CFPB Announces Staff Changes

On July 20, the CFPB announced various senior leadership changes. Chris D’Angelo will now serve as Associate Director for Supervision, Enforcement and Fair Lending. D’Angelo joined the CFPB in June 2011 from the U.S. Treasury Department and has held a number of roles at the CFPB, the most recent of which was senior advisor to Director Cordray. Additional leadership changes include Richard Lepley serving as the CFPB’s Principal Deputy General Counsel in the Office of the General Counsel in the Legal Division, and Nellisha Ramdass serving as the Deputy Chief Operating Officer.


CFPB Provides Five Year Overview of Consumer Complaints

On July 20, the CFPB published an overview of the consumer complaints it handled between July 2011 and July 2016. According to the overview, the CFPB has handled almost one million consumer complaints, the majority of which relate to either mortgages or debt collection. The CFPB has also handled a significant number of complaints related to the following: (i) bank accounts and services, most commonly about opening, closing, or managing bank accounts; (ii) credit cards, in particular billing disputes; and (iii) credit reporting, most often involving reporting errors in credit reports.


CFPB to Host Field Hearing on Debt Collection

On July 28, the CFPB will host a field hearing on debt collection in Sacramento, California. CFPB Director Cordray will deliver remarks at the hearing, with consumer groups, industry representatives, and members of the public also providing testimony. It is highly anticipated that, at the hearing, the CFPB will release an outline of proposals for consideration by a Small Business Review Panel. Pursuant to the Small Business Regulatory Enforcement Fairness Act (SBREFA), the CFPB must convene a Small Business Review Panel if a proposed rule may have a significant impact on a substantial number of small entities. A SBREFA outline may be a strong indicator of the approach the CFPB intends to take on a future proposed rule on debt collection.


Department of Education Outlines New Protections for Student Loan Borrowers

On July 20, Under Secretary Ted Mitchell of the U.S. Department of Education sent a memo to the Federal Student Aid Chief Operating Officer containing policy directives intended to “strengthen student loan servicing.” Developed in consultation with the CFPB and the Department of the Treasury, the memo provides direction in the following five areas: (i) economic incentives, directing the FSA to use “incentives that encourage servicers to help borrowers stay on top of their loans and avoid default while avoiding fixed-fee structures that create a disincentive to help struggling borrowers”; (ii) accurate and actionable information about account features, borrower protections, and loan terms; (iii) consistency in communications; (iv) accountability, directing the FSA to “step up monitoring of servicing vendors and to integrate complaint resolution into the oversight of those vendors”; and (v) loan data transparency. Commenting on the policy directives outlined in the memo, CFPB Director Richard Cordray noted that the joint servicing standards are intended to increase consistency, transparency, actionability, and accountability in the student lending marketplace.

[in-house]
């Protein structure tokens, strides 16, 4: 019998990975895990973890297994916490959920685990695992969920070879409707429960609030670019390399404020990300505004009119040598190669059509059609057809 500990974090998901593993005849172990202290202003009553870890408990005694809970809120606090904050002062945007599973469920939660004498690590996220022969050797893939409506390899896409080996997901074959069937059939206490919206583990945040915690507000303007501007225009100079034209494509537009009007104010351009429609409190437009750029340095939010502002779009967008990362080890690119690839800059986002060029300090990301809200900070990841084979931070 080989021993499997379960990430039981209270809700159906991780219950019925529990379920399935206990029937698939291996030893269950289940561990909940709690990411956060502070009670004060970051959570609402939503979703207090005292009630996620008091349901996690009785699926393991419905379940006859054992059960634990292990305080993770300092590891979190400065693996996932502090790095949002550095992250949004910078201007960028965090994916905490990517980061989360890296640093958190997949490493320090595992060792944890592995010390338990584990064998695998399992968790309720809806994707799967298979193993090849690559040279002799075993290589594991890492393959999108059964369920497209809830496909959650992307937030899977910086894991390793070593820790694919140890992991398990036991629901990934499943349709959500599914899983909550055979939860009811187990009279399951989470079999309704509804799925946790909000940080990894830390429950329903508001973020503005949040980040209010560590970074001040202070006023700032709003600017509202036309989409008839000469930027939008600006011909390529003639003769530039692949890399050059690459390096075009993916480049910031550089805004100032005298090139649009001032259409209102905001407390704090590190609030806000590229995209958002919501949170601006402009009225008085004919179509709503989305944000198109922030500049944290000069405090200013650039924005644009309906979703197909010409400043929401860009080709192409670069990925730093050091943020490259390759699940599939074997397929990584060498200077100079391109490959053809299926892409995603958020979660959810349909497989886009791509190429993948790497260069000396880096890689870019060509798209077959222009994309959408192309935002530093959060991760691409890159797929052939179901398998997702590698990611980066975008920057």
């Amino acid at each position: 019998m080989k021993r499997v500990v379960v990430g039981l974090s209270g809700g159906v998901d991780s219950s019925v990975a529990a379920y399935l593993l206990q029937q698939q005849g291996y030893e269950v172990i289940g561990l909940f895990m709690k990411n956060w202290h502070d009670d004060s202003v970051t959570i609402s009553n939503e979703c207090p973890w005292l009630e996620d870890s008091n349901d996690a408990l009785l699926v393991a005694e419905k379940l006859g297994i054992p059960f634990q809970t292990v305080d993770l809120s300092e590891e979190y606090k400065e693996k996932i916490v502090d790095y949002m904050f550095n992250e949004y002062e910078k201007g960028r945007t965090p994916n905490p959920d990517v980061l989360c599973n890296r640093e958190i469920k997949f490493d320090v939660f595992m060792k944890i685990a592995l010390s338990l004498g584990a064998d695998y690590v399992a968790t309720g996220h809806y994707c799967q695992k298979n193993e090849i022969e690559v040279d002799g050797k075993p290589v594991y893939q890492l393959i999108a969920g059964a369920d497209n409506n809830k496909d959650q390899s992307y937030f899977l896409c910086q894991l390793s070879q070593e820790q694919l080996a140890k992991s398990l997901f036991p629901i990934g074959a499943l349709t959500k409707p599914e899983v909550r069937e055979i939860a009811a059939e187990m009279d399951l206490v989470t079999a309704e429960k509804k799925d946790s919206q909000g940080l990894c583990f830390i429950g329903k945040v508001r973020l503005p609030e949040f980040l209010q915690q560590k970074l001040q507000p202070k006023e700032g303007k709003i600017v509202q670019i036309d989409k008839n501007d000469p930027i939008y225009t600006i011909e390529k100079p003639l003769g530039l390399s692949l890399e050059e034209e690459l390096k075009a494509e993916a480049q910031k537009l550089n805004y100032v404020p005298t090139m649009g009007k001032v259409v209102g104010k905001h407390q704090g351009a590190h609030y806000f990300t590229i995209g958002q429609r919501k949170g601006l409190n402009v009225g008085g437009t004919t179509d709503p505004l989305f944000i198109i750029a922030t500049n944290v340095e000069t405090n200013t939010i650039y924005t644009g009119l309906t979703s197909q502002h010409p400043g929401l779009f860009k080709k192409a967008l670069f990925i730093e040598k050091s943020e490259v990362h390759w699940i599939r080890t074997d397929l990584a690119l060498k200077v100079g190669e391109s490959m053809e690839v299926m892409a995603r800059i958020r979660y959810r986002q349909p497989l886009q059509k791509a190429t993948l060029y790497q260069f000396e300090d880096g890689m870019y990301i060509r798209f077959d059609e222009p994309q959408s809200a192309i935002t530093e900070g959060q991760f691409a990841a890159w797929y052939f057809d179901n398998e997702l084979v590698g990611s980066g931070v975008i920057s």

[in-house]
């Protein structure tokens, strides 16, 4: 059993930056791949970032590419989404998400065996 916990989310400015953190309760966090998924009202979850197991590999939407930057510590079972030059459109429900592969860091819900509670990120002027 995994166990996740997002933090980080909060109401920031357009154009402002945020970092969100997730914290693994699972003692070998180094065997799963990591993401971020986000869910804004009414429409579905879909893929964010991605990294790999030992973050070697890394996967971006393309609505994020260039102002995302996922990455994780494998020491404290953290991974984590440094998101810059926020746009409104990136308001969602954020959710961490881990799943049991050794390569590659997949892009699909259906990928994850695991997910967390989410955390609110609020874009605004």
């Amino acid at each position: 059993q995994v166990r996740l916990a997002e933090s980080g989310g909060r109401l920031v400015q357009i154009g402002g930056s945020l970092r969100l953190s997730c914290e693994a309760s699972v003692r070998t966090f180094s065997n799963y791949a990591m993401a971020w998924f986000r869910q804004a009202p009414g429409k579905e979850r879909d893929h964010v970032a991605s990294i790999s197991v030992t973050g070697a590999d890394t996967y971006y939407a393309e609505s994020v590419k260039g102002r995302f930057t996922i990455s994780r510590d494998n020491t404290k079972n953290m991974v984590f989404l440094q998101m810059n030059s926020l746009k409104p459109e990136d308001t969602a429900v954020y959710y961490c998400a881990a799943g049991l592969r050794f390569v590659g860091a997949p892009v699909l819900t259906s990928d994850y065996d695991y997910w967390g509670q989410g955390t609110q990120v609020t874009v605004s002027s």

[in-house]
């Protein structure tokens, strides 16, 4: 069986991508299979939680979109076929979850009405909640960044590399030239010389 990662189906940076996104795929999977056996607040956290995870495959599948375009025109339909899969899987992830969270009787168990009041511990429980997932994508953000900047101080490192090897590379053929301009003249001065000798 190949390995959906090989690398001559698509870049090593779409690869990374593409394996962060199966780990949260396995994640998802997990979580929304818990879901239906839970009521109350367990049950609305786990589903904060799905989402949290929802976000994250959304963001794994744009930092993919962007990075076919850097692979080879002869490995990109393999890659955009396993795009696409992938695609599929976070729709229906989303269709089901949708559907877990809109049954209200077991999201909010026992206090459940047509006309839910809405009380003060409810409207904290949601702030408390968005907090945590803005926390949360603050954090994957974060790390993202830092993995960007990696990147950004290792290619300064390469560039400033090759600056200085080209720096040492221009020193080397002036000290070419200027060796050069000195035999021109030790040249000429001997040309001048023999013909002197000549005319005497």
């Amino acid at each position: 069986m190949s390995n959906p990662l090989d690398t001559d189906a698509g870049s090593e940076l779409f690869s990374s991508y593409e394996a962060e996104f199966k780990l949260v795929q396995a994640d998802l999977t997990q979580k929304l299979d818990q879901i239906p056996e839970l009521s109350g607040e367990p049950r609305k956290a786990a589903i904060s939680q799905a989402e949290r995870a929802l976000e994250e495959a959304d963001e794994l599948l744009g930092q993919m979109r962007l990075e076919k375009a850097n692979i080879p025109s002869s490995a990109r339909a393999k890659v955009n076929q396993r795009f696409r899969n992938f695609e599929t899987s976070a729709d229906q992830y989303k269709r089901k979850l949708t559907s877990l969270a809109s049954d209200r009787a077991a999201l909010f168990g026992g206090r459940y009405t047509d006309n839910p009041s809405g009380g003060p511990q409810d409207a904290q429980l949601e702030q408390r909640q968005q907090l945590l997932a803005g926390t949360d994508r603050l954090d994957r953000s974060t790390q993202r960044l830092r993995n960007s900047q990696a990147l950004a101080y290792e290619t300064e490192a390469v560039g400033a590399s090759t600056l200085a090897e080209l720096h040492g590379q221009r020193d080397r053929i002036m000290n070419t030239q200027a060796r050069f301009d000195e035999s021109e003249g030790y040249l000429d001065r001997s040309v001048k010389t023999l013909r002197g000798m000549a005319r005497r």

Eleventh Circuit Reverses District Court Ruling in FCRA Case

On July 11, the U.S. Court of Appeals for the Eleventh Circuit reversed and remanded a decision from the District Court for the Southern District of Georgia, concluding that the district court had erred in dismissing the plaintiff’s claims under Section 1681s-2(b) of the FCRA. Hinkle v. Midland Credit Mgmt., Inc. et al., No. 15-10398 (11th Cir. July 11, 2016). Pursuant to 15 U.S.C. § 1681s-2(b), after receiving notice of a dispute, furnishers of information are required to either verify disputed information via investigation or to notify the credit reporting agencies (CRAs) that the disputed information cannot be verified. At issue in Hinkle was whether the debt buyer’s search of its internal records was a reasonable investigation to verify debt accounts when the plaintiff disputed their validity. The debt buyer argued that, “once it compared the information the CRAs possessed with its own internal records and confirmed a match, it was entitled to report the accounts as having been ‘verified.’” The plaintiff maintained that, without obtaining account-level information beyond its internal records, the debt buyer should have reported the results of its reinvestigation to the CRAs as “cannot be verified.” The court agreed with the plaintiff, determining that a reasonable jury could find that the debt buyer’s failure to attempt to consult account-level documentation to confirm that it was seeking to collect the debts from the right person, was an unreasonable investigation on the facts of this case.

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